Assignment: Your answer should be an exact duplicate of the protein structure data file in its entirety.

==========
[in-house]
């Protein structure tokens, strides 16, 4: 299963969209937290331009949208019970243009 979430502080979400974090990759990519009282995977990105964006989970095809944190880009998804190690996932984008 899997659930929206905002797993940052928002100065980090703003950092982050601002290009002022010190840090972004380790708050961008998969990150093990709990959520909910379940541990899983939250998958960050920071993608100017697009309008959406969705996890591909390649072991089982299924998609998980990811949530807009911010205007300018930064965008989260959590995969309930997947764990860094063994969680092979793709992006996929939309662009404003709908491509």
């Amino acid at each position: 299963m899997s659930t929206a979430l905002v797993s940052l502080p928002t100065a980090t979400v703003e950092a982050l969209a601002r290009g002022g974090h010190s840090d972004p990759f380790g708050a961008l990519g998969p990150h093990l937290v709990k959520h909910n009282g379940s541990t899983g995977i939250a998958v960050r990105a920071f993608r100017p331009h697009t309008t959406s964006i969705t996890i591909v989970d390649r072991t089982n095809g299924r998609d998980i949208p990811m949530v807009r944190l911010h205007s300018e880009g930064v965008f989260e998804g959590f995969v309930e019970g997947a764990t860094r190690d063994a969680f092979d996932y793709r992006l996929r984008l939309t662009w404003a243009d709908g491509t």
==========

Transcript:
[in-house]
């Protein structure tokens, strides 16, 4: 299963969209937290331009949208019970243009 979430502080979400974090990759990519009282995977990105964006989970095809944190880009998804190690996932984008 899997659930929206905002797993940052928002100065980090703003950092982050601002290009002022010190840090972004380790708050961008998969990150093990709990959520909910379940541990899983939250998958960050920071993608100017697009309008959406969705996890591909390649072991089982299924998609998980990811949530807009911010205007300018930064965008989260959590995969309930997947764990860094063994969680092979793709992006996929939309662009404003709908491509």
């Amino acid at each position: 299963m899997s659930t929206a979430l905002v797993s940052l502080p928002t100065a980090t979400v703003e950092a982050l969209a601002r290009g002022g974090h010190s840090d972004p990759f380790g708050a961008l990519g998969p990150h093990l937290v709990k959520h909910n009282g379940s541990t899983g995977i939250a998958v960050r990105a920071f993608r100017p331009h697009t309008t959406s964006i969705t996890i591909v989970d390649r072991t089982n095809g299924r998609d998980i949208p990811m949530v807009r944190l911010h205007s300018e880009g930064v965008f989260e998804g959590f995969v309930e019970g997947a764990t860094r190690d063994a969680f092979d996932y793709r992006l996929r984008l939309t662009w404003a243009d709908g491509t």